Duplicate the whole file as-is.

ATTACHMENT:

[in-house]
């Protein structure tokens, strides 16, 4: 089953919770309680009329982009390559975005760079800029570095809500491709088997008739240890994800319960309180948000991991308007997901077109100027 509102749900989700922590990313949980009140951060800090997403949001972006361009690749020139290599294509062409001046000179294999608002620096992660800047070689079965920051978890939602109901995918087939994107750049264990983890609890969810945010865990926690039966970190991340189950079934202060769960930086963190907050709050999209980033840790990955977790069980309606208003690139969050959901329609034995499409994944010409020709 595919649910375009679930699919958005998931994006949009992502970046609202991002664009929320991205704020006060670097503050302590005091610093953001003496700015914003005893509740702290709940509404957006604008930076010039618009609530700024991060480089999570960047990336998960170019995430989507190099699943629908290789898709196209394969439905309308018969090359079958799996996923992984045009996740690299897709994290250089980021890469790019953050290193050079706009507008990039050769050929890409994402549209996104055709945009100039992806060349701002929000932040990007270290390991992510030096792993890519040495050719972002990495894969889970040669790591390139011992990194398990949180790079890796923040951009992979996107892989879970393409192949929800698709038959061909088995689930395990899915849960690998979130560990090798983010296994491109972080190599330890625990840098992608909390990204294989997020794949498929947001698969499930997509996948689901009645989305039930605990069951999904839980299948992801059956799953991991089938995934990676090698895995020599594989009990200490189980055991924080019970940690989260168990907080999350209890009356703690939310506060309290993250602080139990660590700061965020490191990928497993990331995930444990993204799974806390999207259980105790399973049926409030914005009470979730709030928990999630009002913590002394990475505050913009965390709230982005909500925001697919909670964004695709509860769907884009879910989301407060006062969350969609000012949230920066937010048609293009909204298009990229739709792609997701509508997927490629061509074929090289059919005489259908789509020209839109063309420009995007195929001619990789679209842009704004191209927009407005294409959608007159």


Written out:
[in-house]
């Protein structure tokens, strides 16, 4: 089953919770309680009329982009390559975005760079800029570095809500491709088997008739240890994800319960309180948000991991308007997901077109100027 509102749900989700922590990313949980009140951060800090997403949001972006361009690749020139290599294509062409001046000179294999608002620096992660800047070689079965920051978890939602109901995918087939994107750049264990983890609890969810945010865990926690039966970190991340189950079934202060769960930086963190907050709050999209980033840790990955977790069980309606208003690139969050959901329609034995499409994944010409020709 595919649910375009679930699919958005998931994006949009992502970046609202991002664009929320991205704020006060670097503050302590005091610093953001003496700015914003005893509740702290709940509404957006604008930076010039618009609530700024991060480089999570960047990336998960170019995430989507190099699943629908290789898709196209394969439905309308018969090359079958799996996923992984045009996740690299897709994290250089980021890469790019953050290193050079706009507008990039050769050929890409994402549209996104055709945009100039992806060349701002929000932040990007270290390991992510030096792993890519040495050719972002990495894969889970040669790591390139011992990194398990949180790079890796923040951009992979996107892989879970393409192949929800698709038959061909088995689930395990899915849960690998979130560990090798983010296994491109972080190599330890625990840098992608909390990204294989997020794949498929947001698969499930997509996948689901009645989305039930605990069951999904839980299948992801059956799953991991089938995934990676090698895995020599594989009990200490189980055991924080019970940690989260168990907080999350209890009356703690939310506060309290993250602080139990660590700061965020490191990928497993990331995930444990993204799974806390999207259980105790399973049926409030914005009470979730709030928990999630009002913590002394990475505050913009965390709230982005909500925001697919909670964004695709509860769907884009879910989301407060006062969350969609000012949230920066937010048609293009909204298009990229739709792609997701509508997927490629061509074929090289059919005489259908789509020209839109063309420009995007195929001619990789679209842009704004191209927009407005294409959608007159």